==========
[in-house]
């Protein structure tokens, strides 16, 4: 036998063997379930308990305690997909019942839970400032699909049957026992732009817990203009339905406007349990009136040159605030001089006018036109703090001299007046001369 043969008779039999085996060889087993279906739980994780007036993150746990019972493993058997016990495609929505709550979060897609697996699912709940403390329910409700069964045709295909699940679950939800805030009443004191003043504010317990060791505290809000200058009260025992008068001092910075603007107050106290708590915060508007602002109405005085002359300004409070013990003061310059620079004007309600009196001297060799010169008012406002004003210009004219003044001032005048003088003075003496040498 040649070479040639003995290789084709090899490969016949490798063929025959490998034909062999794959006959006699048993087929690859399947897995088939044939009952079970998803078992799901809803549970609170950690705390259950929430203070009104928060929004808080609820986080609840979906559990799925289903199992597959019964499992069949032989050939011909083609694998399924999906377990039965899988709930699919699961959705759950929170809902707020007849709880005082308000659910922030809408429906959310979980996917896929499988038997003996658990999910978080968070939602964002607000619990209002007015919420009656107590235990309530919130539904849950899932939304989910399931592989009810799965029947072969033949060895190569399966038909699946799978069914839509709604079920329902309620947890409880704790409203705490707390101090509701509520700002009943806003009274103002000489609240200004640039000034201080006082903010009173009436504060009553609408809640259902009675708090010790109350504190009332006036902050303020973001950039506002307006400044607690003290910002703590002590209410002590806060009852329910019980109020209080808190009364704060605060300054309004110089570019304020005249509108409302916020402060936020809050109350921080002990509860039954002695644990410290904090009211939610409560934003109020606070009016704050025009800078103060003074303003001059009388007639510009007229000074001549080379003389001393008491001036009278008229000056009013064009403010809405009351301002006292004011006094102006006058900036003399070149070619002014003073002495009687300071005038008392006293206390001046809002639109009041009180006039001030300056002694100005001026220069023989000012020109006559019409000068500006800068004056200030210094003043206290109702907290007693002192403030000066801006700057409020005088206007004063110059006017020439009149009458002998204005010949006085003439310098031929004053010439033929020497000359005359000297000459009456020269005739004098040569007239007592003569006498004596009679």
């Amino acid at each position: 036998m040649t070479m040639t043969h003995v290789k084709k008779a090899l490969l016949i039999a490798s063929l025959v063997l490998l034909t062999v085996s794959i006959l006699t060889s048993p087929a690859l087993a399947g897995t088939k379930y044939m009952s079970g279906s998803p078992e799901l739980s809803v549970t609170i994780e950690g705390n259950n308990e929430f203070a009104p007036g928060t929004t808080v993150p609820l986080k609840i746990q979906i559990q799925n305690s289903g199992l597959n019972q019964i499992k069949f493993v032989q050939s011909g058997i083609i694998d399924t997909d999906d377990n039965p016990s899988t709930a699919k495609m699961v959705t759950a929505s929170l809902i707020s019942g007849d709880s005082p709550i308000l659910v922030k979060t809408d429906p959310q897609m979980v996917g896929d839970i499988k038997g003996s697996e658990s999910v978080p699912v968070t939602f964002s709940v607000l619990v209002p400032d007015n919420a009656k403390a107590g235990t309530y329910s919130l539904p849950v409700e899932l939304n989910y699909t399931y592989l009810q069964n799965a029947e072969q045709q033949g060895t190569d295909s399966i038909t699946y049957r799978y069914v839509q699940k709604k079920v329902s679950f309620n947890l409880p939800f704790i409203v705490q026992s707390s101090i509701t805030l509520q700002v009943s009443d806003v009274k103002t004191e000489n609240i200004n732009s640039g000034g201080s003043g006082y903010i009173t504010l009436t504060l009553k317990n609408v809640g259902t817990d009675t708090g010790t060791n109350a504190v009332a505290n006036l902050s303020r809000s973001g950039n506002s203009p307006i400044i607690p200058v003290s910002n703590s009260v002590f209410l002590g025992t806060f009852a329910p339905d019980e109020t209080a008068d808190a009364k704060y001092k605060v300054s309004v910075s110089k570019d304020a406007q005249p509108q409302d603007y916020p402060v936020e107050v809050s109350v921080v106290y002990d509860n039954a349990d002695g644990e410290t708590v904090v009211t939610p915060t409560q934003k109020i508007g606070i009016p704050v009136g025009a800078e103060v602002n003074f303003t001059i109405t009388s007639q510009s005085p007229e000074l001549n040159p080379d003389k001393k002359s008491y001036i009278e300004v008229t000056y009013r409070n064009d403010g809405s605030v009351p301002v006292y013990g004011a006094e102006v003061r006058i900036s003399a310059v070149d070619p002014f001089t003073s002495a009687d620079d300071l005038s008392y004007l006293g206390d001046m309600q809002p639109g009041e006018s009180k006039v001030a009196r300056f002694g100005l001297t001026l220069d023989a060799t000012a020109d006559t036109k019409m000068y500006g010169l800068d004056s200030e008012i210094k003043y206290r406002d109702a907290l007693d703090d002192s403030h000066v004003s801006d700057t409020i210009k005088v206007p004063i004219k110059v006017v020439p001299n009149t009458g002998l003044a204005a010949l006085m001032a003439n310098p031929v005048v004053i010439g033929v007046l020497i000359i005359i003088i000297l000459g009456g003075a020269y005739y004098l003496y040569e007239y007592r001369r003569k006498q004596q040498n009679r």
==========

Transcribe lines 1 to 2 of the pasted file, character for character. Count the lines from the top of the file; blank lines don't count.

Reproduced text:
[in-house]
């Protein structure tokens, strides 16, 4: 036998063997379930308990305690997909019942839970400032699909049957026992732009817990203009339905406007349990009136040159605030001089006018036109703090001299007046001369 043969008779039999085996060889087993279906739980994780007036993150746990019972493993058997016990495609929505709550979060897609697996699912709940403390329910409700069964045709295909699940679950939800805030009443004191003043504010317990060791505290809000200058009260025992008068001092910075603007107050106290708590915060508007602002109405005085002359300004409070013990003061310059620079004007309600009196001297060799010169008012406002004003210009004219003044001032005048003088003075003496040498 040649070479040639003995290789084709090899490969016949490798063929025959490998034909062999794959006959006699048993087929690859399947897995088939044939009952079970998803078992799901809803549970609170950690705390259950929430203070009104928060929004808080609820986080609840979906559990799925289903199992597959019964499992069949032989050939011909083609694998399924999906377990039965899988709930699919699961959705759950929170809902707020007849709880005082308000659910922030809408429906959310979980996917896929499988038997003996658990999910978080968070939602964002607000619990209002007015919420009656107590235990309530919130539904849950899932939304989910399931592989009810799965029947072969033949060895190569399966038909699946799978069914839509709604079920329902309620947890409880704790409203705490707390101090509701509520700002009943806003009274103002000489609240200004640039000034201080006082903010009173009436504060009553609408809640259902009675708090010790109350504190009332006036902050303020973001950039506002307006400044607690003290910002703590002590209410002590806060009852329910019980109020209080808190009364704060605060300054309004110089570019304020005249509108409302916020402060936020809050109350921080002990509860039954002695644990410290904090009211939610409560934003109020606070009016704050025009800078103060003074303003001059009388007639510009007229000074001549080379003389001393008491001036009278008229000056009013064009403010809405009351301002006292004011006094102006006058900036003399070149070619002014003073002495009687300071005038008392006293206390001046809002639109009041009180006039001030300056002694100005001026220069023989000012020109006559019409000068500006800068004056200030210094003043206290109702907290007693002192403030000066801006700057409020005088206007004063110059006017020439009149009458002998204005010949006085003439310098031929004053010439033929020497000359005359000297000459009456020269005739004098040569007239007592003569006498004596009679």